I've also insisted that children respect my body. When I nursed my toddlers, I didn't let them be in complete control. I nursed on demand, but as they got older they became more demanding. I loved nursing them, but there were times when it wasn't convenient for me. Maybe I was cooking dinner or doing something with an older child, and they quickly learned to wait. I tried to remember the advice given to me by my first lactation consultant that I teach my child to stop crying before allowing them to latch on. It's better for their digestion, my sanity, and all three of them learned it in the first few days.
Another important thing I taught my children and grandchildren is respect for my belongings, the furniture, my instruments, my phone, my pocketbook, etc. They are not allowed to jump on or off of the furniture. They are not allowed to get into my things or touch my instruments without asking first, and sometimes the answer is no. I usually give them another option, but sometimes it's just no, and that's okay. We all have to take no for an answer sometimes. As adults we don't get our own way because we throw a fit. If we did, the world would be crazier than it already is. It's important to remember that our main job as parents is to teach our children how to navigate the world successfully and responsibly. We are not doing them any favors by letting them run the show. Each of you will have your own rules, and they may be completely different from mine. After all, that's what makes the world go around.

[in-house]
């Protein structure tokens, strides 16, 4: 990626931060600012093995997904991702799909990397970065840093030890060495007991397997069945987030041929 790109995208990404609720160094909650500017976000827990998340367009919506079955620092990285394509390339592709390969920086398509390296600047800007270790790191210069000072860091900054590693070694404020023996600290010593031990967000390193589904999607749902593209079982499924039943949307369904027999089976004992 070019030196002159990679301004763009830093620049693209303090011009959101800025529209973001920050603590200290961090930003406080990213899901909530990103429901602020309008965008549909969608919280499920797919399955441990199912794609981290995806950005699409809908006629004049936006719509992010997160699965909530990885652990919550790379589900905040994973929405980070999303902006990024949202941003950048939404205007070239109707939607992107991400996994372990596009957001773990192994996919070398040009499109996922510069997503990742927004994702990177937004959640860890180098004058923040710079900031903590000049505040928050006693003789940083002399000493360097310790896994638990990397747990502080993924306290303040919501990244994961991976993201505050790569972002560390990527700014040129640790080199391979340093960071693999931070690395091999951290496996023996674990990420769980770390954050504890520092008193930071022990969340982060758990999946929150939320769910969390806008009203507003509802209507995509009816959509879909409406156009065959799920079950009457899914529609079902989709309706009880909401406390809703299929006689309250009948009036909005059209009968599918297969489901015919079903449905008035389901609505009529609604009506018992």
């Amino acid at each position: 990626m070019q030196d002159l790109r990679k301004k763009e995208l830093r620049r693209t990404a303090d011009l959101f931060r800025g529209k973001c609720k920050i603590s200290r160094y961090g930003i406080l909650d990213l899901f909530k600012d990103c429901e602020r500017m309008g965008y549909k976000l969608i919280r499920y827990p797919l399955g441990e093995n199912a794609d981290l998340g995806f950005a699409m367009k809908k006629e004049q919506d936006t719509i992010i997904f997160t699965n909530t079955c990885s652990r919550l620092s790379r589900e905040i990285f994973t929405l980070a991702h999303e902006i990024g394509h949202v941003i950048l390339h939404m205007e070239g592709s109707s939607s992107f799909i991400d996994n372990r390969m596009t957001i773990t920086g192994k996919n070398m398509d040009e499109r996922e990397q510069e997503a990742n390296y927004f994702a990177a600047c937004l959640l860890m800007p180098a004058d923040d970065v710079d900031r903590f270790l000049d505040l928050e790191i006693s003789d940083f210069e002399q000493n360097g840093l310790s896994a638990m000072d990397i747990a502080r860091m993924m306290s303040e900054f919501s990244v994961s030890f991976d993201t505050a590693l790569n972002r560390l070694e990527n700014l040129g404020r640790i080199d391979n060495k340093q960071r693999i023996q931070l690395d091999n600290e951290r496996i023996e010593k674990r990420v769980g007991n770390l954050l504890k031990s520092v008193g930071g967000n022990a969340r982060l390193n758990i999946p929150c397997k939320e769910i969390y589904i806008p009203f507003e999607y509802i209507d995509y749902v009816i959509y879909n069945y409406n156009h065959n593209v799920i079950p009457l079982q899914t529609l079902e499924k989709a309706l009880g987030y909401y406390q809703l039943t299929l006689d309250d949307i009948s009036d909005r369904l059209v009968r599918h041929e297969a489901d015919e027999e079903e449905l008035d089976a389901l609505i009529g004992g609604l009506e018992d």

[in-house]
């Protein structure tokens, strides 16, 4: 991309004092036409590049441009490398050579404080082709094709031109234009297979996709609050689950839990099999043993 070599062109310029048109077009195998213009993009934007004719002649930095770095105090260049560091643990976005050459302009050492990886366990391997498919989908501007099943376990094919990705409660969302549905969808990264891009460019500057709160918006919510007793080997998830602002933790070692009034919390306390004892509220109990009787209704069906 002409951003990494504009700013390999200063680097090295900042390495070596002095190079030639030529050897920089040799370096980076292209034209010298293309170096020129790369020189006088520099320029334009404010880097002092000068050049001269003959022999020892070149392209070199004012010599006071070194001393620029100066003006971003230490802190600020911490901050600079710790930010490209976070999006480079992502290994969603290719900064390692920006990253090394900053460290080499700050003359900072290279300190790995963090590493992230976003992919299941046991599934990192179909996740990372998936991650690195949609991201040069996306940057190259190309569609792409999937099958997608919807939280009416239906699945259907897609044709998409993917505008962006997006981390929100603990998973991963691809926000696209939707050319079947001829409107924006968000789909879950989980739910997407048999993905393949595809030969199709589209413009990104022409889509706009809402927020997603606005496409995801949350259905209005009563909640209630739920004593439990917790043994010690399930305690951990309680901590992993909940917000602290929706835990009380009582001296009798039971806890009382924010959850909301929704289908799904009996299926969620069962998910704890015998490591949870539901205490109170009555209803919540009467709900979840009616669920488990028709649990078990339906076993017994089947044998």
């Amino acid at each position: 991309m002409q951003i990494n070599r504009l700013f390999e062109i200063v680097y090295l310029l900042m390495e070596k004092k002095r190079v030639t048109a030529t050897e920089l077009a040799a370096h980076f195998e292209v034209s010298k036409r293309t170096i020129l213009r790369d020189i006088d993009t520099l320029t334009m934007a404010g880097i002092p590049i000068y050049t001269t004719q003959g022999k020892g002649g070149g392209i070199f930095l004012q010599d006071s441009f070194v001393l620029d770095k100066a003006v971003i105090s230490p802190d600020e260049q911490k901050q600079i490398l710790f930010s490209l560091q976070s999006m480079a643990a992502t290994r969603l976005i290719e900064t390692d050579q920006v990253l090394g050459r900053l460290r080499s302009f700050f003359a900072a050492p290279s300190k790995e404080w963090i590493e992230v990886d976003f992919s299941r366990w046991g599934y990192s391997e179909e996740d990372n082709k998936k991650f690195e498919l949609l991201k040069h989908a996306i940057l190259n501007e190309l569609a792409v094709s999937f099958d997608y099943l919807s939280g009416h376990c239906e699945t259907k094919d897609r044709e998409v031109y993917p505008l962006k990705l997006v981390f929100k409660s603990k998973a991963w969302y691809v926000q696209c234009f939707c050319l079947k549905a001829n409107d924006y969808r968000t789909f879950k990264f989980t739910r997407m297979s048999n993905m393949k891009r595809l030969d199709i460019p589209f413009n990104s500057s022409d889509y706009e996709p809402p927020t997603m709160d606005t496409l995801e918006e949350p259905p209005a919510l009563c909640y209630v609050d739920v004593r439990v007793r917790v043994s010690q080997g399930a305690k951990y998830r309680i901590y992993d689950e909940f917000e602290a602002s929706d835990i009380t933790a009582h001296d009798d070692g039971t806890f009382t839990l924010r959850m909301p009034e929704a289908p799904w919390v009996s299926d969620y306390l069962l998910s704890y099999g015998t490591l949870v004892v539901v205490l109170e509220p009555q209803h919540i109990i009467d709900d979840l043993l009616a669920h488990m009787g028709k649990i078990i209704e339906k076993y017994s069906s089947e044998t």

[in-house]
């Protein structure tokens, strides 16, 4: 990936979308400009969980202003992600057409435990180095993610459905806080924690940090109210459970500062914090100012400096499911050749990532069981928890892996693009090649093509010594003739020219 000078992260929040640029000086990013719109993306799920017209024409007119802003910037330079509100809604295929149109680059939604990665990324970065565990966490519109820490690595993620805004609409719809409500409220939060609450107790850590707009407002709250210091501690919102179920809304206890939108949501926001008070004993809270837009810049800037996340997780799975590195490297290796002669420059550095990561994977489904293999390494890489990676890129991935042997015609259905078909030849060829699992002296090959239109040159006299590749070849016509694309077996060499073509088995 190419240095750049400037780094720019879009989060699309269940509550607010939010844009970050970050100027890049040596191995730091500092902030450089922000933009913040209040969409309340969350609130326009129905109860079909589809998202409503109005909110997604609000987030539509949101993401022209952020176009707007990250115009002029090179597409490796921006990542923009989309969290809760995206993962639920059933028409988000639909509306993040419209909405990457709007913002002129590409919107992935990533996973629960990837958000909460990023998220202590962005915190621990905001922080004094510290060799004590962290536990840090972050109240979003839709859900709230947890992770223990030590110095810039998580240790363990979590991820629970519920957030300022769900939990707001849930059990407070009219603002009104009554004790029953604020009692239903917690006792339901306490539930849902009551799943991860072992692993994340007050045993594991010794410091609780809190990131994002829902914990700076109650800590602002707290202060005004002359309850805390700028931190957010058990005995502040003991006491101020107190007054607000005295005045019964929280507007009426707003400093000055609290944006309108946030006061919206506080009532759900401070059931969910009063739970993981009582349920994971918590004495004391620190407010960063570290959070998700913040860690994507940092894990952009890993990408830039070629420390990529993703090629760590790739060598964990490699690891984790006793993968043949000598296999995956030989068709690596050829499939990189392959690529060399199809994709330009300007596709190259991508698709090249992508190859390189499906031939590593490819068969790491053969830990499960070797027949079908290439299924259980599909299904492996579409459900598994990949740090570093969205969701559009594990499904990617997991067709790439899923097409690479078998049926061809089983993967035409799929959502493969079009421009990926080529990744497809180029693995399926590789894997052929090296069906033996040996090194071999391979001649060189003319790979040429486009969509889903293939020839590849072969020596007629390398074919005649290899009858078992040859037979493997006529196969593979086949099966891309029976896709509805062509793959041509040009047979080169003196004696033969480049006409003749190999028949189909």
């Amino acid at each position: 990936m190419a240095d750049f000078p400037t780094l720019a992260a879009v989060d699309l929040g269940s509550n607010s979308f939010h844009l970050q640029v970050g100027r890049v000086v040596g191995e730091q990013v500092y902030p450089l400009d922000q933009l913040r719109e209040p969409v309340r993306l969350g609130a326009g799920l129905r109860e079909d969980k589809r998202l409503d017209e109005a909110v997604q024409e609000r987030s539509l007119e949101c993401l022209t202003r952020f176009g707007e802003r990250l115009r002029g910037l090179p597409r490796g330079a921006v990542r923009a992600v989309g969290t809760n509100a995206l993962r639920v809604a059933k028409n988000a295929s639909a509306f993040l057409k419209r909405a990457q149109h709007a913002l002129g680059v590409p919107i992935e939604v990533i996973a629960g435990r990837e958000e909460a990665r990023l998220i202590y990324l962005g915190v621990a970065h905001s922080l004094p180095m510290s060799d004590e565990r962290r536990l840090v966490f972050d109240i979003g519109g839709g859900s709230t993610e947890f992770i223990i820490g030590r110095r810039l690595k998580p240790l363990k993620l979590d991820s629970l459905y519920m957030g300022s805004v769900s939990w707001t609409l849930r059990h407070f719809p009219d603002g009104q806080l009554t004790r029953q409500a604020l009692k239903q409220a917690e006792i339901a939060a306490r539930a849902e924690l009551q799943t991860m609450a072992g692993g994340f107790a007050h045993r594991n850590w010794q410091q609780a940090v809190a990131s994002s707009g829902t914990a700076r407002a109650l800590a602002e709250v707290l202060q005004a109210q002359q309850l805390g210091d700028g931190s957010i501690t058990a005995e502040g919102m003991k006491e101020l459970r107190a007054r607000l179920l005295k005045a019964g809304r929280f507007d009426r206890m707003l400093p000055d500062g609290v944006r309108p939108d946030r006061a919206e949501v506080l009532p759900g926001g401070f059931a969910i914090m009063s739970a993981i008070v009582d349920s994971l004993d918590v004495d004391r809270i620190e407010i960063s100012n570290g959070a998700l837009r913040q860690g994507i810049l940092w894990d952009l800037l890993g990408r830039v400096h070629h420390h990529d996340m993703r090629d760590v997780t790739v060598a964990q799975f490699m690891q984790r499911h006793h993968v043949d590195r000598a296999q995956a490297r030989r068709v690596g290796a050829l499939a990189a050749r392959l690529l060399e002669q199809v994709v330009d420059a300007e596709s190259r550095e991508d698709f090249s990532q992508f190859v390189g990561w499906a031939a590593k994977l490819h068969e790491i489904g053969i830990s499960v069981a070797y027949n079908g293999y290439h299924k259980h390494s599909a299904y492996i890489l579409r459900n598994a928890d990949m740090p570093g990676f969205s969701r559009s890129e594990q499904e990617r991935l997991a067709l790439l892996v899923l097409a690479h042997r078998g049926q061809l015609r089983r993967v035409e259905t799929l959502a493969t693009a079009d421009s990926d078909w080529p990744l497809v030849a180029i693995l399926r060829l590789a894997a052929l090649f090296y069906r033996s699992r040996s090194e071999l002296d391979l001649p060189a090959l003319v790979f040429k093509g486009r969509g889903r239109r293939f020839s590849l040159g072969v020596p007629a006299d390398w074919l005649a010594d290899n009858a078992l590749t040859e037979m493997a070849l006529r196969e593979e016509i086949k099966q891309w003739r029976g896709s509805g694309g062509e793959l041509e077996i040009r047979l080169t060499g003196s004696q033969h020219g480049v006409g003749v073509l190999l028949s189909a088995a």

Here are a few great websites that address this issue.
Now that the weather is getting colder, we've been feeding the birds. You can have a lot of fun this month finding some pine cones out in the woods or in your yard. Tie a string around the top and make a loop for hanging. Then fill the spaces with peanut butter and roll them in birdseed. Hang them where you and your child can watch the birds enjoy this tasty treat. They will love the seed, and the peanut butter will give them essential fat they need to survive the winter.
If you don't have pine cones, you can make another fun feeder using a toilet paper roll and sticks.
I have always loved this song.
Although limit setting may be the most important job you'll do, don't forget to have fun. Our children grow up so fast, and we don't want to look back at their childhoods and wish that we'd done more fun things with them. Enjoy them while they're young. The rest can wait.